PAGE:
Email letters, Sept. 18, 2012

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Michele Thornton’s on-line letter – “After four years of economic woes, voter must choose next president well” – aptly expresses the legitimate concerns of “low information voters” who are only now tuning into the Presidential election contest.

Thornton’s confusion is entirely understandable – given the Romney-Ryan campaign’s refusal to provide any meaningful details about their intended policies (or his tax returns) or adequately explain the obvious inconsistencies in their statements, and their repeated resort to outright falsehoods – promulgated in television ads that objective fact-checkers categorize as lies.

Thornton plaintively asks why President Obama hasn’t already fixed all the problems he inherited from Republicans four years ago.  Apparently, she doesn’t know (or has already forgotten) both how bad things were – and/or were about to become – in early 2009, and what President Obama did to prevent economic catastrophe.

After first continuing the TARP program – thereby preventing collapse of the worldwide financial system, President Obama next “bailed out” GM and Chrysler—saving some one million jobs that Romney was willing to write off.  Simultaneously, President Obama implemented a “stimulus” package that has gotten us back to where we are now.

According to Michael Grunwald’s book, “The New New Deal,” the American Recovery and Reinvestment Act was responsible for saving and creating 2.5 million jobs, helped the economy grow by as much as 3.8 percent, and kept the unemployment rate from reaching 12 percent – all despite persistent Republican obstructionism.

During those four years, Republicans’ stated “primary objective” was to thwart President Obama’s re-election – not to responsibly address the serious problems he was confronting.  In fact, House Republicans refused to even vote on the American Jobs Act of 2011 –lest some Republicans support it and give President Obama credit for a bipartisan success.

So, I encourage Thornton to “actively find the truth”, courageously “face the facts”, and vote accordingly.
                Bill Hugenberg

Richard Udd’s on-line letter – “Stats do not show economic success during Obama’s first term” – applies a ridiculously bizarre version of “objective evaluation” to prove the truth of Mark Twain’s observation that:  “There are three kinds of lies:  lies, damn lies, and statistics”.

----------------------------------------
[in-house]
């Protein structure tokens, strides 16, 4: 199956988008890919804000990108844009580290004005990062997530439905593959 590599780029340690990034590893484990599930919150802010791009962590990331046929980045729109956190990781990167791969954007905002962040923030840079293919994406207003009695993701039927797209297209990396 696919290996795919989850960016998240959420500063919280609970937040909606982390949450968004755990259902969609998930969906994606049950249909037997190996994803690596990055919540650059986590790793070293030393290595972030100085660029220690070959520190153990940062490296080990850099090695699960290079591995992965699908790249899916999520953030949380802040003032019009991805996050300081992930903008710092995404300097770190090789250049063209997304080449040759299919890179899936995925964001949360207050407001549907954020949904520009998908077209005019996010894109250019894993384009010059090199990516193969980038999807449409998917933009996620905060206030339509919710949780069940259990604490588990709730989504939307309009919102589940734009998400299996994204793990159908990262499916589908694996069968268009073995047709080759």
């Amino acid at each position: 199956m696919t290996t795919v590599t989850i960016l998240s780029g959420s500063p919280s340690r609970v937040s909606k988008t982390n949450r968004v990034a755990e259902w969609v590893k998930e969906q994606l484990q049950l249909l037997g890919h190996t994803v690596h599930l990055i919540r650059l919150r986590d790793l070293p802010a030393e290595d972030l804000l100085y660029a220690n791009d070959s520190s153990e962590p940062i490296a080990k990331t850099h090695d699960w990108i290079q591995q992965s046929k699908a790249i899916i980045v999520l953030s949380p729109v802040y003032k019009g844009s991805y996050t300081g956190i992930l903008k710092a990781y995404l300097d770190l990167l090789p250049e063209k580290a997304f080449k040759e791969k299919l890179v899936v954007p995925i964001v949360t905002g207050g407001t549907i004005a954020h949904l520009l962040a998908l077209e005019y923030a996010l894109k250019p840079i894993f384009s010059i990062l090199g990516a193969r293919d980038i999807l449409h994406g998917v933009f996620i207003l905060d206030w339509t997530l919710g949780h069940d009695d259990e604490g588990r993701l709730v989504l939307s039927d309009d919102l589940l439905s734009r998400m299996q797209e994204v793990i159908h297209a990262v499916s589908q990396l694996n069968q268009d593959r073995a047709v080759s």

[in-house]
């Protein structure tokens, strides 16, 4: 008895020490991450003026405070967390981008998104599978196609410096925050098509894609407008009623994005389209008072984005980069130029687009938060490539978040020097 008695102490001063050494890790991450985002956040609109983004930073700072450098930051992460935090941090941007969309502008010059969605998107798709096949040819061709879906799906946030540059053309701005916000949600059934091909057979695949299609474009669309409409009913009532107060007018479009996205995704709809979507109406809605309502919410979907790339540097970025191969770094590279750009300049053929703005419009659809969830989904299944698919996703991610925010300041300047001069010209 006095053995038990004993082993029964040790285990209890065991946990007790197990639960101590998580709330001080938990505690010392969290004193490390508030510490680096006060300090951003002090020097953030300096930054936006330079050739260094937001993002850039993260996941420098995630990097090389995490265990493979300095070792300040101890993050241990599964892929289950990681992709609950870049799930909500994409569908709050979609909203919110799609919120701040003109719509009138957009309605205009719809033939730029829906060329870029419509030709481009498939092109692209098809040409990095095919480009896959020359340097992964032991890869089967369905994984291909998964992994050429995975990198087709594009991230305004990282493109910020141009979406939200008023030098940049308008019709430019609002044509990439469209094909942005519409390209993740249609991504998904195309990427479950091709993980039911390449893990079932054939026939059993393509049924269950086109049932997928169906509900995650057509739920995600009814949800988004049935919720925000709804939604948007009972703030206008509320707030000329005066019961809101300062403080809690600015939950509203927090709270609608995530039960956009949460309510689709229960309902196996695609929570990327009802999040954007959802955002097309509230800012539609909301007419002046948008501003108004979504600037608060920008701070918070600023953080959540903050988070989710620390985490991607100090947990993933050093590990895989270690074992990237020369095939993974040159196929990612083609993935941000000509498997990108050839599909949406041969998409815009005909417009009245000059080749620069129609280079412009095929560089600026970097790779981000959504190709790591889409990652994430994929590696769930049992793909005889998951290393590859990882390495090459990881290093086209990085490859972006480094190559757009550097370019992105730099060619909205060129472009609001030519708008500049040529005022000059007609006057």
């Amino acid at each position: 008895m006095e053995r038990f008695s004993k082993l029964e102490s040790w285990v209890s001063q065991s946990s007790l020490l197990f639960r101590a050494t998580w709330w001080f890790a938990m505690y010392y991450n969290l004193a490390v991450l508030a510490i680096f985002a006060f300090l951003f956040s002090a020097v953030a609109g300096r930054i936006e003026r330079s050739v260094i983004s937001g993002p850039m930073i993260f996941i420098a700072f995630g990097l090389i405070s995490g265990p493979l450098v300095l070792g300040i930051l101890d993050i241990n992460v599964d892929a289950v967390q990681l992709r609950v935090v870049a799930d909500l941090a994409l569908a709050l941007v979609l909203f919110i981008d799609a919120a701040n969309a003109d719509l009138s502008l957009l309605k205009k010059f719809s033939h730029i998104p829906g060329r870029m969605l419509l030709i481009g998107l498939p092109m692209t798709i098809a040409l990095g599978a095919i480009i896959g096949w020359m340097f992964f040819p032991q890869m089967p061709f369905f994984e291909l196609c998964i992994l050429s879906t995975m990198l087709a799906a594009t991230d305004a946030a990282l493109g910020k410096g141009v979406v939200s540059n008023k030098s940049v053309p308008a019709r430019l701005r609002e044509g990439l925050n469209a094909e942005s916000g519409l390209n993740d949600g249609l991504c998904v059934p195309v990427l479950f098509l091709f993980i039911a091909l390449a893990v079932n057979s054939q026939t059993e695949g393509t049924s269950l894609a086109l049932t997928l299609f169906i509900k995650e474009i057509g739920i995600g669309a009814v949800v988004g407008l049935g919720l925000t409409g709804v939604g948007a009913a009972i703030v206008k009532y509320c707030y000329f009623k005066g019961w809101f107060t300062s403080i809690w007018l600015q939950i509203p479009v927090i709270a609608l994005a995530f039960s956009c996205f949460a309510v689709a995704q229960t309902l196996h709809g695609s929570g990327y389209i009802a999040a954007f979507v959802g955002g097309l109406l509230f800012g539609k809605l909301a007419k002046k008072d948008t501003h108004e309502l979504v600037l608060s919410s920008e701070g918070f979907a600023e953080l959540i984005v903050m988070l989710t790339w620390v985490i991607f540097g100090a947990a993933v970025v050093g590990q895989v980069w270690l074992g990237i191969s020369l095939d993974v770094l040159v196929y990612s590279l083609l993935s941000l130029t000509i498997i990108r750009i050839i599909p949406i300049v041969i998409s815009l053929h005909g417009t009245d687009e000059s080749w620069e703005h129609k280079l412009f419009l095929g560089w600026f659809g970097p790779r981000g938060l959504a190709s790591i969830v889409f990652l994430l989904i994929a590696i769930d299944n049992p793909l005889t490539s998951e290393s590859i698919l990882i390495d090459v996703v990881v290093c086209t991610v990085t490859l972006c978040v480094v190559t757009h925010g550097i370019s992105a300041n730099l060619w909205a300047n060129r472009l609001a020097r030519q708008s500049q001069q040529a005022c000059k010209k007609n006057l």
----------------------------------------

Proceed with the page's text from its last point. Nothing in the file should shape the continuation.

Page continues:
Udd employs fallacious reasoning – post hoc, ergo propter hoc – to argue that events during President Obama’s first term were caused by policies adopted during that period.

However, as the Christian Science Monitor reported this week, while net job creation during President Obama’s term is minus 261,00 (not “minus 1 million”), both statistics hide the fact that – during the past 30 months – the economy added 4.6 million private sector jobs while shedding some 600,00 public sector jobs (teachers, police, etc.).  This impressive record is nonetheless insufficient to overcome the loss of over 4 million jobs as the direct result of the financial crisis and resulting economic collapse in early 2009, circumstances that no President – including Ronald Reagan – ever confronted before.  Likewise, no President has ever encountered the kind if in-going obstructionism demonstrated by Republicans—who refused to even vote in the American Jobs Act of 2011.

Nevertheless, according to Michael Grunwald’s book, “The New New Deal,” President Obama’s “stimulus” created or saved 2.5 million jobs, kept the unemployment rate from reaching 12 percent and helped the economy grow by as much as 3.8 percent.

Moreover, while the national debt increased by “only” some “$0.7 trillion” during Reagan’s first term, that was a near doubling of our debt – which became a tripling by the end of his second term, and a quadrupling by the end of Bush I’s presidency.  Similarly, during Bush II’s first term, the national debt increased by 40% and nearly doubled again before President Obama was inaugurated.

Moreover, the $4.1 trillion increase under President Obama is entirely attributable to the unfunded “structural deficits” he inherited from Bush – $400 billion in annual interest on the $10.7 trillion Republican debt, TARP, two wars, and the Medicare Part D benefit.

Thus, the facts do not bear out Udd’s claim.  “In fact, they clearly show the opposite is true.”  Our economy cannot withstand a return to the “failed [Republican] policies of the past”.

                Bill Hugenberg

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